The use of Carbon-14 for dating is not completely precise. In general, 500 years is the minimum and 50,000 years is the maximum due to the need to calibrate for background C-14 levels, and to have sufficient breakdown to establish the half-life proportions but not so much that the sample is too small to measure. That said, they're using Carbon-14 dating on ...


44

First of all I will assume that by sugar we mean sucrose, which is the common table sugar. Here is the structural formula for sucrose: Source: Wikipedia - Sucrose If you are not familiar with chemical structures for organic compounds, note that every "corner" in a chemical structure like this is considered to be a carbon atom (C), even if it is not ...


41

The technology he demonstrates for welding is well known and understood (see this patent from 1962), and is generally called an oxyhydrogen electrolytic torch or water torch. Water is decomposed into Oxygen and Hydrogen on demand. This has some benefits in difficult environments (e.g. underwater) and others where you wouldn't want to have cylinders of ...


34

One of the slashdot comments points to a NASA article originally from 1997 which tells you not to hold your breath and then says in summary, theory predicts -- and animal experiments confirm -- that otherwise, exposure to vacuum causes no immediate injury. You do not explode. Your blood does not boil. You do not freeze. You do not instantly lose ...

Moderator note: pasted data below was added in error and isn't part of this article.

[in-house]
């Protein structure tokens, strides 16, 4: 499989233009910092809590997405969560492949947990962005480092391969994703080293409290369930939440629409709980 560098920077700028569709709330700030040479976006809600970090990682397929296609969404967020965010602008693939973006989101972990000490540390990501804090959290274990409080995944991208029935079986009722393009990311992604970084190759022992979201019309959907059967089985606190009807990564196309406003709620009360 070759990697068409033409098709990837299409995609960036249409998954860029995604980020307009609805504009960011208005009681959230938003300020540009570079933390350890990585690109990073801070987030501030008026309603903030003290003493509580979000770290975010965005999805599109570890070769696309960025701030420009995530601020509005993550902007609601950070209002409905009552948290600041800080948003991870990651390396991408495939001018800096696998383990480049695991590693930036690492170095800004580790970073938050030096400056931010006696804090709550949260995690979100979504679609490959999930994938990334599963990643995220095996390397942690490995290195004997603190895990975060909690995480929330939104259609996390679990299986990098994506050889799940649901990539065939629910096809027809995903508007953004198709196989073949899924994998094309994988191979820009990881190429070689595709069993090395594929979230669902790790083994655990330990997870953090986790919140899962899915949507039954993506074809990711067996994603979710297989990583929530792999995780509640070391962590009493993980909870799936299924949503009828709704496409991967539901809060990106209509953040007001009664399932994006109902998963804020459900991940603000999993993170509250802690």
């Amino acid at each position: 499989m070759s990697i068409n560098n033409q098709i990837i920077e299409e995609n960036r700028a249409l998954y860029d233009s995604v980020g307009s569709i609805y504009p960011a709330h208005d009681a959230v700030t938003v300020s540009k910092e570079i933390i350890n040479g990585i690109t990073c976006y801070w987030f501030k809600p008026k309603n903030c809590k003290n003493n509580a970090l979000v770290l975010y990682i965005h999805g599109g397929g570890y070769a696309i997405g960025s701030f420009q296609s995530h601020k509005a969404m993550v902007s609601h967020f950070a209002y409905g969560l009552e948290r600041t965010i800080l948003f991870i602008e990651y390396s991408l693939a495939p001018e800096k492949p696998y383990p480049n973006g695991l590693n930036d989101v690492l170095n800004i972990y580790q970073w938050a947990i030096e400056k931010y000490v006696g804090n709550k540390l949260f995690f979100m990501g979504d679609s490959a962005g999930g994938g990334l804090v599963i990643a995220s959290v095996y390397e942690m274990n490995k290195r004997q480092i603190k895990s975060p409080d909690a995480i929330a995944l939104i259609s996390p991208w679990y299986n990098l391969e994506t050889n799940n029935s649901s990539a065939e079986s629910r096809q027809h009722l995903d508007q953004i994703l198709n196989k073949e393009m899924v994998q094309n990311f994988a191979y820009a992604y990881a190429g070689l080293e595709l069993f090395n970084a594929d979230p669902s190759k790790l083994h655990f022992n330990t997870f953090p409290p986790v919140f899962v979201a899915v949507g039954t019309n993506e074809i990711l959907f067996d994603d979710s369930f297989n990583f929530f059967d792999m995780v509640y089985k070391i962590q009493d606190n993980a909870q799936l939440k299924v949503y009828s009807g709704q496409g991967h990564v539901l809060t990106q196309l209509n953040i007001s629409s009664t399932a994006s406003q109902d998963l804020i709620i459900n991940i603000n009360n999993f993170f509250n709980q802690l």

30

While it is of course almost impossible to debunk a conspiracy theory (there is always a counter-rebuttal if you don't mind how improbable you get) here are a few points that would clearly indicate the ridiculousness of the idea. Contrails predate the jet age. High-flying aircraft of both sides in WW2 left them; if they were truly sprays of mind-control ...


28

This answer provides an example on how to address this question by citing basic science. Please ignore any voting on it. I won't perform any calculation here as they are not on topic on Skeptics, but the confusion seems to arise from the fact that in combustion a fuel (in this case, gasoline) and an oxidant (in this case, oxygen in the air) combine to ...


25

It's a bit of a confused claim. First, what is a "molecule"? A molecule is an electrically neutral group of at least two atoms held together by covalent chemical bonds. Molecules are distinguished from ions by their electrical charge. However, in quantum physics, organic chemistry, and biochemistry, the term molecule is often used less strictly and ...


24